JOHN WHYTE: Now who are these tests for? And we should caution: There are some caveats about all of these different types of tests and how effective they are. But who should consider having one? Is it for general screening? Is it for when there is some concern that there might be pancreatic cancer? What's the latest recommendation?

LYNN MATRISIAN: So, in particular, for the IMMray test, the one that's pancreatic cancer-specific, that is for individuals that are at high risk for pancreatic cancer. So it isn't really for the general population. High risk means having familial pancreatic cancer, which means that in your family, there are two first-degree relatives that have been diagnosed with the disease. So that family, then, as a family member, you would be at risk for having inherited, in essence, the predisposition to get pancreatic cancer.

The other group is where we know that there's an inherited predisposition gene, so there's genes that we know that individuals inherit that cause an increased probability of increased risk of getting sometimes multiple cancers and sometimes pancreatic cancer.

JOHN WHYTE: So that's the first test. Tell us about this Galleri test.

LYNN MATRISIAN: So the Galleri test is a multi-cancer detection test. And that means it can detect up to 50 cancers with a blood test. That's for individuals over 50 years of age. Now both of these tests need to be ordered by a physician. So there needs to be, in essence, a reason for ordering the test. But they're both now commercially available, and that's really an advance -- something that we didn't have just a short time ago.

JOHN WHYTE: But even the second test isn't considered for general screening, for just anyone. Is that right?

LYNN MATRISIAN: That's right. It really needs to be ordered by a physician. There should be a reason. It is indicated for individuals over 50 years of age. And in essence, it needs to be ordered by a physician.

JOHN WHYTE: Does it replace any other type of screening tests?

LYNN MATRISIAN: Neither one of them are diagnostic tests. They both require subsequent workup in order to really determine whether pancreatic cancer, or any other cancer, exists or not. In itself, it's an indication, that either an image needs to be taken, or some sort of biopsy needs to be taken, some sort of subsequent test that would then determine, for sure, whether cancer was there or not. These are not diagnostic tests. They're an early indication that subsequent workup would be required.

JOHN WHYTE: And folks should talk to their doctors about the pros and cons of these tests. But they're really exciting when you think about where we are today versus where we were a few years ago. And this concept, correct me if I'm wrong, that cancer cells really shed some fragments and these tests, primarily blood tests, are trying to find these fragments, which might be an indication of a certain type of cancer.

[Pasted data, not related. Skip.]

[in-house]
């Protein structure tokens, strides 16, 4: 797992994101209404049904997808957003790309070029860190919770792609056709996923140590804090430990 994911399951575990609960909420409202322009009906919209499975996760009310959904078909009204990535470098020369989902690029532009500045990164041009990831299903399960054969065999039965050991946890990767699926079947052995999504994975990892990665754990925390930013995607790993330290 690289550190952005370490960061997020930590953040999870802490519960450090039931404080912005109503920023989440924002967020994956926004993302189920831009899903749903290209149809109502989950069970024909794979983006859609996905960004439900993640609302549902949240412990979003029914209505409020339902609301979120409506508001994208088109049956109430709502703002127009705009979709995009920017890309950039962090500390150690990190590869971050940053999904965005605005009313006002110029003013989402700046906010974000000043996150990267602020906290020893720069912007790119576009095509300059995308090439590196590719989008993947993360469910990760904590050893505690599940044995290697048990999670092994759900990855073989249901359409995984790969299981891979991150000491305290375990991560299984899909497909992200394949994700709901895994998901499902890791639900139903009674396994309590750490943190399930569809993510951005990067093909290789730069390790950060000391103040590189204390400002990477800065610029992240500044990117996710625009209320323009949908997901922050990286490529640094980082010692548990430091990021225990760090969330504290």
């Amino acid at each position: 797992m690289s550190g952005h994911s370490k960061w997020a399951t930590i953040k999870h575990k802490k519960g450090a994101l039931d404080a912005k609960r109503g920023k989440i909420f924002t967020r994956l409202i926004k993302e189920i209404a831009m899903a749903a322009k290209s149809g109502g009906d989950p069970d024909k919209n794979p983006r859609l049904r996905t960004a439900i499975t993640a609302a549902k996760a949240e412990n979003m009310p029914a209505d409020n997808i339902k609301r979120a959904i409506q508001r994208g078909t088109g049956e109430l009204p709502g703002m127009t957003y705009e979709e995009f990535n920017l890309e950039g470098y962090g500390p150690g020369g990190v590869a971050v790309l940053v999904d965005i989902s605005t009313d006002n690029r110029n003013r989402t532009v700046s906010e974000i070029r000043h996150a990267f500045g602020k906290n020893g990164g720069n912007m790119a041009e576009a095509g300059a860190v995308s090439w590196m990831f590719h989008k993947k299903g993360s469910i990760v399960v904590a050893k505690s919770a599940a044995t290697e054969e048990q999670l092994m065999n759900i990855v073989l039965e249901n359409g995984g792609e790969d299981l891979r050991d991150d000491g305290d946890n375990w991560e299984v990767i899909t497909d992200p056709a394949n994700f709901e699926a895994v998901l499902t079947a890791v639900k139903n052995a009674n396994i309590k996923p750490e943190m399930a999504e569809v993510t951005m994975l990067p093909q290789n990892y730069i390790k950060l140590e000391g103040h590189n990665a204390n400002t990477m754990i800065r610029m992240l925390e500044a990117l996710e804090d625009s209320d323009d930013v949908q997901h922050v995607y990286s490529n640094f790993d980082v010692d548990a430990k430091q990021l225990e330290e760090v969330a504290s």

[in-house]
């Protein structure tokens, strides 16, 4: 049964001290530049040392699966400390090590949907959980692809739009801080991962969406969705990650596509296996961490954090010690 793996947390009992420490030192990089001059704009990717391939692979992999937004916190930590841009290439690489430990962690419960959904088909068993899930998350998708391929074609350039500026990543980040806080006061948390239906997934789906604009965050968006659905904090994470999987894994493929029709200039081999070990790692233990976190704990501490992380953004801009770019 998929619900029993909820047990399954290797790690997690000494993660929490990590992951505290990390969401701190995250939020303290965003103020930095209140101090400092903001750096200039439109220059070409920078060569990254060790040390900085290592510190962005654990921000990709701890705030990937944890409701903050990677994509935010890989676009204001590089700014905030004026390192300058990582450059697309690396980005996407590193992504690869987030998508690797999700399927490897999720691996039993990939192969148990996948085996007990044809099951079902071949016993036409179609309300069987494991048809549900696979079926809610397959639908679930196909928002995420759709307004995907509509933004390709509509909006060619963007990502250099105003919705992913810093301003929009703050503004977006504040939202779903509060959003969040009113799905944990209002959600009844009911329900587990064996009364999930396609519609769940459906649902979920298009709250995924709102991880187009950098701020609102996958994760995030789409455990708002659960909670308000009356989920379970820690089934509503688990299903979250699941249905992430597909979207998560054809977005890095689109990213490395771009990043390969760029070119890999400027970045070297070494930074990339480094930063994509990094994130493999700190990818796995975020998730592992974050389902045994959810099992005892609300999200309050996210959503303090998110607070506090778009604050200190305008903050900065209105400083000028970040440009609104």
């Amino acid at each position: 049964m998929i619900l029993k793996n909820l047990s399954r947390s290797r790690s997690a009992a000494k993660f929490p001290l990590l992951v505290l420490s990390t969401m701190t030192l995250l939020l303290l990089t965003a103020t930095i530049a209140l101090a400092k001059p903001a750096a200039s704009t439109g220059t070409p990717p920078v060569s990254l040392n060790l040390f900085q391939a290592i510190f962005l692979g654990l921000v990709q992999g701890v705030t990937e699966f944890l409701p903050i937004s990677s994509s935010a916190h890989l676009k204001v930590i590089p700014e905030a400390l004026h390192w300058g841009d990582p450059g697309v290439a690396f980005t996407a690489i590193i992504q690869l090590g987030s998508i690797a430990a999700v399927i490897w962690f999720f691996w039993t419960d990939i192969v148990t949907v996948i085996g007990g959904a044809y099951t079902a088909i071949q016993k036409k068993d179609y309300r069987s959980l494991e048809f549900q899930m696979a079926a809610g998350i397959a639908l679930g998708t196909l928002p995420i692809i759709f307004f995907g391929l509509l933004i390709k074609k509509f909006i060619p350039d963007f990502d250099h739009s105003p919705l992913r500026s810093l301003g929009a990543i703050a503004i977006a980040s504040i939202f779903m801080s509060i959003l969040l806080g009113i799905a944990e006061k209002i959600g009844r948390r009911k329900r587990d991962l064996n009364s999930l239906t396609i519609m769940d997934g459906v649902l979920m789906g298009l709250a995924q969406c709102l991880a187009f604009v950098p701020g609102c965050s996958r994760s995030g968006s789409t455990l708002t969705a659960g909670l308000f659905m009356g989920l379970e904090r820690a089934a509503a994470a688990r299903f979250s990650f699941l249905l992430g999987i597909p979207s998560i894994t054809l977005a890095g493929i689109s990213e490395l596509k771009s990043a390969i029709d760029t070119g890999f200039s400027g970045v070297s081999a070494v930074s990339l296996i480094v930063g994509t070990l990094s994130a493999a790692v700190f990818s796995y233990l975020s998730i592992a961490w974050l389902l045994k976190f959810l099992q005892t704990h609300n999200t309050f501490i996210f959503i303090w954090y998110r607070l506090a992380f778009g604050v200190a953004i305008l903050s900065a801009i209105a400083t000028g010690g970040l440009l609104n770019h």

LYNN MATRISIAN: Yes, you're absolutely right. It really is a testament to the research community that they've been able to develop the technology that allows us to find those tiny little pieces that indicate that there might be a cancer someplace in the body. It's really quite remarkable.

JOHN WHYTE: What does pancreatic cancer care look like in 5 years? What is PanCAN going to be talking about?

LYNN MATRISIAN: That's a great question. Yes, I do think that these kinds of early detection tests are going to make a remarkable change in pancreatic cancer care. We're going to be able to find the cancers when they're much smaller, and that gives those individuals the potential of going to surgery. Right now, only about 15% of pancreatic cancer patients can get surgery, and that's really the best chance of long-term survival. So I'm really anticipating seeing a nice shift in the stage at which patients are diagnosed, and therefore more treatment options, and therefore much longer survival.

JOHN WHYTE: Well, Lynn, I want to thank you for taking the time today to chat. I want to thank you for all that PanCAN is doing to help advocate for patients, families that have pancreatic cancer, or have it in their family lines. And really saying, “How do we get more effective screening, how do we get more effective treatment?” So thank you for all that you're doing.

LYNN MATRISIAN: And if anybody has any questions about pancreatic cancer, please, we have a call center, a helpline. Contact us through our website, pancan.org. We're happy to help with any questions that may come up about pancreatic cancer.

This interview originally appeared on WebMD on November, 1, 2021